International banks that have a strong presence in multiple countries are still not meeting the expectations of the Financial Stability Board.
According to a statement issued by the board, countries must enact legislation in order to ensure that the decisions of other countries in shutting down a bank are both recognized and supported.
The board says that issues regarding cross-border resolutions for banks are still at large. Indeed, the FSB claims that temporary stays on terminations rights, as well as certain policies regarding “bail-ins”, impose losses to both creditors and shareholders, while also preventing proper resolutions from being achieved.
FSB representative Elke Koenig said, “The results from the first round of the Resolvability Assessment Process that home and host authorities of globally systemic banks have completed this year have shown that we have more work to do before we can claim that such firms are truly resolvable.”
Also, the FSB has updated its list of the 30 largest banks in the world. New to the list is the China Construction Bank Corp., which has taken the place of Spain’s Banco Bilbao Vizcaya Argentaria SA. Furthermore, the FSB downgraded the rating for the Royal Bank of Scotland Group Plc.
Based on new recommendations from the FSB, new legislation should be created to make the shutting down of banks more feasible. The recommendations come in regards to a public consultation that began last year.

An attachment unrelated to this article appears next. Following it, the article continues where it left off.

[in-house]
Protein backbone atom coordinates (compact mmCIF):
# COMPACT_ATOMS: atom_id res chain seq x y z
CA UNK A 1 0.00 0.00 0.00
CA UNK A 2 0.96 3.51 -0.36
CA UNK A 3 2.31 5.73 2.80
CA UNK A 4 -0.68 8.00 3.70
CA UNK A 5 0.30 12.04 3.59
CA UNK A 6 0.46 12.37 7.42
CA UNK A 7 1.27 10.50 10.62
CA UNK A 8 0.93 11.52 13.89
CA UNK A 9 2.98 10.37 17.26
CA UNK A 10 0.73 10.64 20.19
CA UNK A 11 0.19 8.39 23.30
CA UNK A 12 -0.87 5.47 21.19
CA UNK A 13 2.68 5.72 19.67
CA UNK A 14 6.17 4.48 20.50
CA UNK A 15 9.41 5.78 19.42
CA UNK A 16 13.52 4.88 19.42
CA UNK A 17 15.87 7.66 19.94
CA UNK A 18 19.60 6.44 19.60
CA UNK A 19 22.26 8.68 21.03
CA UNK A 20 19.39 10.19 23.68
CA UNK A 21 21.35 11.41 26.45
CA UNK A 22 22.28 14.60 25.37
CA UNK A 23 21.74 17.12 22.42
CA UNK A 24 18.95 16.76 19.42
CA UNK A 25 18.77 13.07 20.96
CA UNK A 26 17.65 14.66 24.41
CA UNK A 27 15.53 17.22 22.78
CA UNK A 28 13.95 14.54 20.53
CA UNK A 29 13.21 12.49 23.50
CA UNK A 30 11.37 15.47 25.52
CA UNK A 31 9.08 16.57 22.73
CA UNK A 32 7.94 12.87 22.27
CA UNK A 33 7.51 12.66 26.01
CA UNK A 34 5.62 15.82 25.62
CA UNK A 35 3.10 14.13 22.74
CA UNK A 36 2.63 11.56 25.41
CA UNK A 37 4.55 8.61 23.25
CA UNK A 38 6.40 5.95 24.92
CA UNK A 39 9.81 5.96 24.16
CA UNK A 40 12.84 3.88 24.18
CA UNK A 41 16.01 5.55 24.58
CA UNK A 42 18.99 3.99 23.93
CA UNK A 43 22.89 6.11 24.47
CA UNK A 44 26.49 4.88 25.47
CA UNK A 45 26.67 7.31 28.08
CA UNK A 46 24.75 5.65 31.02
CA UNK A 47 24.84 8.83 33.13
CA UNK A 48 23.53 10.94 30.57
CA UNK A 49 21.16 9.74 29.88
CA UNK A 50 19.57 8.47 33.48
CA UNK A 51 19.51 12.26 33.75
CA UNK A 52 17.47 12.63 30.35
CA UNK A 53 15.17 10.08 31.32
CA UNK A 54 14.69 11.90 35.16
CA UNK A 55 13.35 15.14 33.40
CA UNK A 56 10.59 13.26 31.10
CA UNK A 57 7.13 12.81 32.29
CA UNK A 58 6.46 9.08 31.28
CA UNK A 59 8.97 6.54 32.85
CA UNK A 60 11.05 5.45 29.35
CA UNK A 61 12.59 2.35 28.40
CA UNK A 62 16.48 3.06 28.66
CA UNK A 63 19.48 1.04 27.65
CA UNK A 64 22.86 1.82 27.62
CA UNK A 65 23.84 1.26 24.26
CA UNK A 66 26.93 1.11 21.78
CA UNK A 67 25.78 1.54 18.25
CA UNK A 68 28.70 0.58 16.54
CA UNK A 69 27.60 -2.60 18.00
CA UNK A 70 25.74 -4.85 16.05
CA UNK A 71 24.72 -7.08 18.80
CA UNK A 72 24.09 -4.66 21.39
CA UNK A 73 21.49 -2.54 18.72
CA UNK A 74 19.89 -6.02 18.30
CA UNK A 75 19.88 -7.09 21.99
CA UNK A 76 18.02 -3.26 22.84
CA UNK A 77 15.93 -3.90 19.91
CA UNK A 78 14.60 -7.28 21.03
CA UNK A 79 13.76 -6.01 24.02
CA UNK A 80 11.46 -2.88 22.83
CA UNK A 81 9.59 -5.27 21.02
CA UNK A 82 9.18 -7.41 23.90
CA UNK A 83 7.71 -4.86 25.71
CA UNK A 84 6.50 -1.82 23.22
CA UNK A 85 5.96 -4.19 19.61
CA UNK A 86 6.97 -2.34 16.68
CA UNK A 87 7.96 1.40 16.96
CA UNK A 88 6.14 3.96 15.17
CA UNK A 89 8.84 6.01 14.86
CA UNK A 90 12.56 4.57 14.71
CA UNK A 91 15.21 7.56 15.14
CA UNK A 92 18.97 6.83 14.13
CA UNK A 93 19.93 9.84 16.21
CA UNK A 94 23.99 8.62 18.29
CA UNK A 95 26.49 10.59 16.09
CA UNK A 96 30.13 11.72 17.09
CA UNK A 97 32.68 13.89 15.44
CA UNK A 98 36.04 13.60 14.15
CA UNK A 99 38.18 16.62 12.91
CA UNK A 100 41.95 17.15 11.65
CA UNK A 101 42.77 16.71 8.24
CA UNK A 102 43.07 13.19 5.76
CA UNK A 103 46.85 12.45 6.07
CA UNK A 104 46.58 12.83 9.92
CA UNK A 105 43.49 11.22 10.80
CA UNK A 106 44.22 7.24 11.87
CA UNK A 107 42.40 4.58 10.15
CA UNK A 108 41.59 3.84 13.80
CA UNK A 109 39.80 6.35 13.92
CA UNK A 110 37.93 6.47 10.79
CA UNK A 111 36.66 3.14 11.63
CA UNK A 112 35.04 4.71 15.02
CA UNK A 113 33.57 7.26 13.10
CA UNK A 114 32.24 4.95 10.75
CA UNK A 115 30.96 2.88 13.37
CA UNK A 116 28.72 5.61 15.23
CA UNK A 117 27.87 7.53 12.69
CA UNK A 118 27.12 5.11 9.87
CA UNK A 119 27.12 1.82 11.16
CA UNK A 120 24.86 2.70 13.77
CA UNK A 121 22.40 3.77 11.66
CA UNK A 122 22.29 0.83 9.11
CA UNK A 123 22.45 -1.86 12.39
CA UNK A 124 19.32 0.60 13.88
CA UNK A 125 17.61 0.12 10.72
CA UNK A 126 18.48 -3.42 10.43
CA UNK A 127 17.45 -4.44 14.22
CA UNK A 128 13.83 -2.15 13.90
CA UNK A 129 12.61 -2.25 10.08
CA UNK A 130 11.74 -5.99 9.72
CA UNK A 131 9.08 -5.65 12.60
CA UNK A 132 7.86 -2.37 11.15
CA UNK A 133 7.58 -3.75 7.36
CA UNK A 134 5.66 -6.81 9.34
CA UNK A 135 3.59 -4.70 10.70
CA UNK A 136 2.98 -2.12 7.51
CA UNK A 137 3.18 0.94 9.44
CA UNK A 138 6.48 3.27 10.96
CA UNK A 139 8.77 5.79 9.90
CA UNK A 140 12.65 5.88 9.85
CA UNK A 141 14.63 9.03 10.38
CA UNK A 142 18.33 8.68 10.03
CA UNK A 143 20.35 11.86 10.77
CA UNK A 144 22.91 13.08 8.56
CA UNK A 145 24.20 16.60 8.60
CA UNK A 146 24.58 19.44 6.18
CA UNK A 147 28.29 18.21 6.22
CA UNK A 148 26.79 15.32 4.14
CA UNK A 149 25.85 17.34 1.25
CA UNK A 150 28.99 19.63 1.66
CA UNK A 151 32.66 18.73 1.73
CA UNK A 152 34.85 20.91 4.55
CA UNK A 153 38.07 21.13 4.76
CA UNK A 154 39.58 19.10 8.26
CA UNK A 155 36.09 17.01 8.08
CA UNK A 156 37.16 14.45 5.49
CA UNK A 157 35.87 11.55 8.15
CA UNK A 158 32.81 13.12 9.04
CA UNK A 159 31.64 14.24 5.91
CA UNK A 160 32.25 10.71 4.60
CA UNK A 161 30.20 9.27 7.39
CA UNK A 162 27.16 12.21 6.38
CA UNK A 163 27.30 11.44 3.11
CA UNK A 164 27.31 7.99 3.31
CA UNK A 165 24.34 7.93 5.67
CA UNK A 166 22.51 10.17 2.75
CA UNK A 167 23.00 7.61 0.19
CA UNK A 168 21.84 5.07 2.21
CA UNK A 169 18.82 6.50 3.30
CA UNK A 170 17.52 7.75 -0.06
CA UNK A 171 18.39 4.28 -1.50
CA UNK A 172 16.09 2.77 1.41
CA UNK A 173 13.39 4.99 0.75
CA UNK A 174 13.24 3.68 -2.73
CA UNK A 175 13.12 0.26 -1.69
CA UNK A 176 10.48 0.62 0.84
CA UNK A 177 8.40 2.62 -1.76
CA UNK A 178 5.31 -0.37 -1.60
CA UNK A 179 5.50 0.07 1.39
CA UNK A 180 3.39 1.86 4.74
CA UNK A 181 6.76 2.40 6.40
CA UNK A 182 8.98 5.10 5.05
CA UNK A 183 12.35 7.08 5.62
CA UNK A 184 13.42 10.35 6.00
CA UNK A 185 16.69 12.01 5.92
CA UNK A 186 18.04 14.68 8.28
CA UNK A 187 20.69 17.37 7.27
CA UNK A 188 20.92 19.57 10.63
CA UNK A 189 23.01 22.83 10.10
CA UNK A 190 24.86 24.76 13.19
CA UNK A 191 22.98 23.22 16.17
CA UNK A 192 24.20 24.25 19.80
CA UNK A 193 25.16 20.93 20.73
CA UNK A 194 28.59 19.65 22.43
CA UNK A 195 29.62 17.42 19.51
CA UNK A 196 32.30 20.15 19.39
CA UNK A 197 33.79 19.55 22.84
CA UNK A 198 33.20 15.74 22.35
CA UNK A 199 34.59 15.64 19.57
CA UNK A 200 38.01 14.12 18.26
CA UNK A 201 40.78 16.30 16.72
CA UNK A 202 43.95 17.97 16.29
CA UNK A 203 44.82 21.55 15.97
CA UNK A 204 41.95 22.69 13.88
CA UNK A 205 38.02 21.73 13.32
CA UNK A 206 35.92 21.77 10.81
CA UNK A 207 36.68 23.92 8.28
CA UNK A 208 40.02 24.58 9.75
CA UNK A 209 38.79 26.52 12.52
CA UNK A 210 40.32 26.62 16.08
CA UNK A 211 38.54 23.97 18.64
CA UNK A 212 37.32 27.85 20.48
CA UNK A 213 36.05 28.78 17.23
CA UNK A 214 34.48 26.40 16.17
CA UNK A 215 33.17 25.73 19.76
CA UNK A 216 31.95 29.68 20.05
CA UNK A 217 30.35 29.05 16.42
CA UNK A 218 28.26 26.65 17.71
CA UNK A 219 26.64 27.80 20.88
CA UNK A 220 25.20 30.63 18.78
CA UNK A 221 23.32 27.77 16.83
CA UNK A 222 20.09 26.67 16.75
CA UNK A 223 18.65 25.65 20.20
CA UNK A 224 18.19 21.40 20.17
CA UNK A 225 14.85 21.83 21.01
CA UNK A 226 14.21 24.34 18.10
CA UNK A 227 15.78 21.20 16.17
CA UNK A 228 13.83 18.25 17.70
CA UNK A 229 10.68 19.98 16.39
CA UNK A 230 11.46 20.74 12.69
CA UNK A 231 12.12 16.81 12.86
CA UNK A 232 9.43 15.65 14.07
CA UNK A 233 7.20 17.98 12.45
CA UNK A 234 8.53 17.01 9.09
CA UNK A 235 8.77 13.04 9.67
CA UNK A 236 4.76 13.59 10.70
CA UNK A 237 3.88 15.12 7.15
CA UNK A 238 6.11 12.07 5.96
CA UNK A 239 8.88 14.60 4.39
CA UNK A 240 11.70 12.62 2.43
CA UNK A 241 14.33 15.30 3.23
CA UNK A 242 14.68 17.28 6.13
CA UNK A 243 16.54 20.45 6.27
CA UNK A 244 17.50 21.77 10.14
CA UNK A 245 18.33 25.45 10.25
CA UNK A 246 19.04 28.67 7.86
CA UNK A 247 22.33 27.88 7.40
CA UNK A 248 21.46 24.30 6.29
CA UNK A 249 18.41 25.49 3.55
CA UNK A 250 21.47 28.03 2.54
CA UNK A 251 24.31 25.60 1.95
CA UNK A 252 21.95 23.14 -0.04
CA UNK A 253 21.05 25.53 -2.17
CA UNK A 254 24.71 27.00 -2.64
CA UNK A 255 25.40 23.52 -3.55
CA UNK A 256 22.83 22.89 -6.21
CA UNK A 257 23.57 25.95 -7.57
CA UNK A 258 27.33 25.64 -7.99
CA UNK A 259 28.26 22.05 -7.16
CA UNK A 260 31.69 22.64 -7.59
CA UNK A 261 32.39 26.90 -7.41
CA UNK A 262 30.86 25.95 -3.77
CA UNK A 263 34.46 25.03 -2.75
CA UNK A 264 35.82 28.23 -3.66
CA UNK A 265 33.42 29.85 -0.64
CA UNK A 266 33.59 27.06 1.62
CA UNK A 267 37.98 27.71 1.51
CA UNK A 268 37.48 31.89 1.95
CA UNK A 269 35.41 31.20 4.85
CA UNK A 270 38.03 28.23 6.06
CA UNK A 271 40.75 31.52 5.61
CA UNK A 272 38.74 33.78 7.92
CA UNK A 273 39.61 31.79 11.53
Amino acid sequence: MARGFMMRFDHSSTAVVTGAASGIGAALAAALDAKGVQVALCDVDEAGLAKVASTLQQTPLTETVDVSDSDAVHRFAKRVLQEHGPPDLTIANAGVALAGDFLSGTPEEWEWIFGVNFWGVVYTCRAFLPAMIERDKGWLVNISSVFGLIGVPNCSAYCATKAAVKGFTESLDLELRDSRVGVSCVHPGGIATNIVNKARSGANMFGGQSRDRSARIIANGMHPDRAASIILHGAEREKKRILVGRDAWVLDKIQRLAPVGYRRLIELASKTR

Additionally, the FSB published advice concerning information sharing between authorities when globally significant financial institutions are involved.
Meanwhile, the FSB is also requesting comments on proposal regarding the temporary funding of institutions that are in the process of being shut down. The board says that it needs “effective resolution strategies” for the biggest insurers of the world.
“The consultations and final guidance will provide practical orientation in some of the areas where we identified impediments to resolvability,” Koenig said.
It’s worth noting that the FSB has been charged by the Group of 20 Nations for trying to cover-up taxpayer-funded bailouts. These bailouts were commonplace during the 2008 financial crisis. The G20 has imposed measures of capital surcharges on globally significant lenders and greater loss-absorbing capacity requirements.